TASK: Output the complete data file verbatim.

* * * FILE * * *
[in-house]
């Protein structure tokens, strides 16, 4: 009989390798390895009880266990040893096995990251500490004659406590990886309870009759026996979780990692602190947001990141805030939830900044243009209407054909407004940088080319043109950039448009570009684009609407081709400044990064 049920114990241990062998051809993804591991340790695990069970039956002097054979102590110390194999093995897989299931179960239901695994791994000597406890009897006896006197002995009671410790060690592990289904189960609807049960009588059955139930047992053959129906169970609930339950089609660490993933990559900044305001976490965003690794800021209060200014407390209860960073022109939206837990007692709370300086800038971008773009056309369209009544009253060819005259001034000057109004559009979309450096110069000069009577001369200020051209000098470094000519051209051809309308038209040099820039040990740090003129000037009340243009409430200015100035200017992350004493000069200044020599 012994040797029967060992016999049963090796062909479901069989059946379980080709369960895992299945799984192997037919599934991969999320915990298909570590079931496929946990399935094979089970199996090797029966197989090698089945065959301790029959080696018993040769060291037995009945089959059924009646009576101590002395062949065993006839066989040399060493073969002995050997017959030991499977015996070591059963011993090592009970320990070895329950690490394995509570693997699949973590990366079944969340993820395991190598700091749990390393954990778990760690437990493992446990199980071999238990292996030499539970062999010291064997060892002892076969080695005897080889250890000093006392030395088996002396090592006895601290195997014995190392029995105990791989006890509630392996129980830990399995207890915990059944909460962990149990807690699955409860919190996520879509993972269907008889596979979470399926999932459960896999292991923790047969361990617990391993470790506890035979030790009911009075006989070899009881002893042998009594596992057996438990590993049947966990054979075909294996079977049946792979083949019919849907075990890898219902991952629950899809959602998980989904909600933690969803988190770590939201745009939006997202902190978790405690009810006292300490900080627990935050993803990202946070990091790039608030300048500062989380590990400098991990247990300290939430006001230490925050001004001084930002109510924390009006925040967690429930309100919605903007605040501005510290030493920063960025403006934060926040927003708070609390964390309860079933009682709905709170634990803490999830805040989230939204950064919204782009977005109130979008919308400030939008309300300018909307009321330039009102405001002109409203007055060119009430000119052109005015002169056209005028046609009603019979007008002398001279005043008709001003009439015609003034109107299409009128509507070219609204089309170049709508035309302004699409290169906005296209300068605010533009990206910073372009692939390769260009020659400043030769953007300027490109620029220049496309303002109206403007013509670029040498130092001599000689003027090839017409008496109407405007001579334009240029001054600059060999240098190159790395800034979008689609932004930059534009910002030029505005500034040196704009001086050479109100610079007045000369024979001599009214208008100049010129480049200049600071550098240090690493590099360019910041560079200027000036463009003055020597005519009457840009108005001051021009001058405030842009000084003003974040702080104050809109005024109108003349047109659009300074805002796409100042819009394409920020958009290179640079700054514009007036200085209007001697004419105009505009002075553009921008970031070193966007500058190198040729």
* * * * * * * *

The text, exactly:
[in-house]
């Protein structure tokens, strides 16, 4: 009989390798390895009880266990040893096995990251500490004659406590990886309870009759026996979780990692602190947001990141805030939830900044243009209407054909407004940088080319043109950039448009570009684009609407081709400044990064 049920114990241990062998051809993804591991340790695990069970039956002097054979102590110390194999093995897989299931179960239901695994791994000597406890009897006896006197002995009671410790060690592990289904189960609807049960009588059955139930047992053959129906169970609930339950089609660490993933990559900044305001976490965003690794800021209060200014407390209860960073022109939206837990007692709370300086800038971008773009056309369209009544009253060819005259001034000057109004559009979309450096110069000069009577001369200020051209000098470094000519051209051809309308038209040099820039040990740090003129000037009340243009409430200015100035200017992350004493000069200044020599 012994040797029967060992016999049963090796062909479901069989059946379980080709369960895992299945799984192997037919599934991969999320915990298909570590079931496929946990399935094979089970199996090797029966197989090698089945065959301790029959080696018993040769060291037995009945089959059924009646009576101590002395062949065993006839066989040399060493073969002995050997017959030991499977015996070591059963011993090592009970320990070895329950690490394995509570693997699949973590990366079944969340993820395991190598700091749990390393954990778990760690437990493992446990199980071999238990292996030499539970062999010291064997060892002892076969080695005897080889250890000093006392030395088996002396090592006895601290195997014995190392029995105990791989006890509630392996129980830990399995207890915990059944909460962990149990807690699955409860919190996520879509993972269907008889596979979470399926999932459960896999292991923790047969361990617990391993470790506890035979030790009911009075006989070899009881002893042998009594596992057996438990590993049947966990054979075909294996079977049946792979083949019919849907075990890898219902991952629950899809959602998980989904909600933690969803988190770590939201745009939006997202902190978790405690009810006292300490900080627990935050993803990202946070990091790039608030300048500062989380590990400098991990247990300290939430006001230490925050001004001084930002109510924390009006925040967690429930309100919605903007605040501005510290030493920063960025403006934060926040927003708070609390964390309860079933009682709905709170634990803490999830805040989230939204950064919204782009977005109130979008919308400030939008309300300018909307009321330039009102405001002109409203007055060119009430000119052109005015002169056209005028046609009603019979007008002398001279005043008709001003009439015609003034109107299409009128509507070219609204089309170049709508035309302004699409290169906005296209300068605010533009990206910073372009692939390769260009020659400043030769953007300027490109620029220049496309303002109206403007013509670029040498130092001599000689003027090839017409008496109407405007001579334009240029001054600059060999240098190159790395800034979008689609932004930059534009910002030029505005500034040196704009001086050479109100610079007045000369024979001599009214208008100049010129480049200049600071550098240090690493590099360019910041560079200027000036463009003055020597005519009457840009108005001051021009001058405030842009000084003003974040702080104050809109005024109108003349047109659009300074805002796409100042819009394409920020958009290179640079700054514009007036200085209007001697004419105009505009002075553009921008970031070193966007500058190198040729």